The Universal Language
There’s this phenomenal store on Canal and Mott that sells roasted meats that hung on hooks by their storefront window. Shiny roasted ducks and suckling pigs glow like stars inviting pedestrians to let go, surrender, and give-in to the power of deliciousness perfected for thousands of years.
And I being such a weak human, succumbed.
So I went in and came-face-to-face with the roast master himself. An aproned old man, probably in his 70s, with eyes that show the wisdom gathered after many years of wielding a clever chopping bones, flesh, and skin. Then he spoke in Cantonese.
I do not know Cantonese so naturally, I replied in English. The man shook his head. Lost in translation. Communication break down. I just wanted roast suckling pig.
So like everyone who is in a situation like this, I resorted to the tried-and-tested, evolutionary way to get messages across: I summoned my right index finger and started pointing. I pointed at the hunk of meat hanging on a hook and covered in bright red, crispy-looking skin. Now, the meats are far from the counter where I stood so my finger wasn’t touching the pig I was pointing at. Rather, there was a lot of space in between. A lot of air. What I hoped was that the tip of my finger would create an imaginary line that would end with roasted pig and that the master can follow and trace.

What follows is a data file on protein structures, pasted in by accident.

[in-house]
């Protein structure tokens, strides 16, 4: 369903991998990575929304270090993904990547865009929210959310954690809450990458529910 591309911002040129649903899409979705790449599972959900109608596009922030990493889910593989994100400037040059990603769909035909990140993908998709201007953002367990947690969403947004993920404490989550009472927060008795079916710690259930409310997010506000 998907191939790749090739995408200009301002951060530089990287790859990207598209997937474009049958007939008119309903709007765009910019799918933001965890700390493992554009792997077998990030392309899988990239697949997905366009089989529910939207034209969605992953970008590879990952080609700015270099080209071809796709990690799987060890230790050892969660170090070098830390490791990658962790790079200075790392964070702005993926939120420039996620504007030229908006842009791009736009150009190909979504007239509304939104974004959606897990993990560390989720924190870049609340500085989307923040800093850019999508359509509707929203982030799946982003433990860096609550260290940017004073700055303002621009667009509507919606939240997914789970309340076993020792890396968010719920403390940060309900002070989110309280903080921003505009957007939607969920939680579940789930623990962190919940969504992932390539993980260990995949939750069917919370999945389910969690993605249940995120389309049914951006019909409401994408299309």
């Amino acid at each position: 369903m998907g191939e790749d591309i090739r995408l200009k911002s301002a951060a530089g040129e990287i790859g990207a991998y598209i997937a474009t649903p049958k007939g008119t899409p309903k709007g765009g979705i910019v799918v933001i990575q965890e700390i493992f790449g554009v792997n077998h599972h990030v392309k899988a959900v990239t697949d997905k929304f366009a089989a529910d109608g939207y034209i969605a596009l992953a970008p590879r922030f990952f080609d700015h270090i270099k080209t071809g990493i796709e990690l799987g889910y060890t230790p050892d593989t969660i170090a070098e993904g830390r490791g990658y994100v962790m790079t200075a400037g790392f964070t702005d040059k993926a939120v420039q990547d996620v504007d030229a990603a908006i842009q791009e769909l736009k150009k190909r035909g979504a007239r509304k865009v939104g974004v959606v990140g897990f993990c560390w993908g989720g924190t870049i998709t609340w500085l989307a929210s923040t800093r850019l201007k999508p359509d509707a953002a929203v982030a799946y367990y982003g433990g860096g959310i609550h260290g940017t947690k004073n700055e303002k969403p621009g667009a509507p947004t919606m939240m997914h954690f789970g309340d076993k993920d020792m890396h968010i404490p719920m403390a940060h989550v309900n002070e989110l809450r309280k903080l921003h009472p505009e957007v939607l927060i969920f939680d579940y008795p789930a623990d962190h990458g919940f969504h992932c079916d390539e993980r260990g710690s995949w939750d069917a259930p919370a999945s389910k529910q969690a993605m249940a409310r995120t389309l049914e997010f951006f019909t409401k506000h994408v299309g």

The master pointed at something else. A roasted chicken, which looked equally succulent. I shook my head.
I pointed at the pig again, this time thrusting my finger with more force for emphasis (I actually augmented this by “pointing" with my mouth, like I was kissing air but directed towards the pig, which was a stupid thing to do). Again, the master pointed at something else. A roasted goose. It was getting frustrating and I saw it from the master himself as well. He started sharpening his cleaver with a piece of granite.
But I wasn’t ready to give up. So I added more thrust to my pointing motion. The master, evidently angry at this point, started pointing at random meats, and for every wrong kind of meat, I would shake my head. This went on for a while. I was hoping he started with the pig first so we didn’t have to go through all the offerings.
After 10-minutes, he finally pointed at my coveted prize. I nodded in full, neck-breaking force.
The master smiled as he unhooked the meat and began chopping. I was careful not to utter any word nor create any sound to disrupt his focus.
After 10-minutes, it was done. He packed the pieces into a container and handed it over to me. I smiled and said: “Thank You.”
The master did not respond in Cantonese. But he did say two words in English. He said: “Good choice.”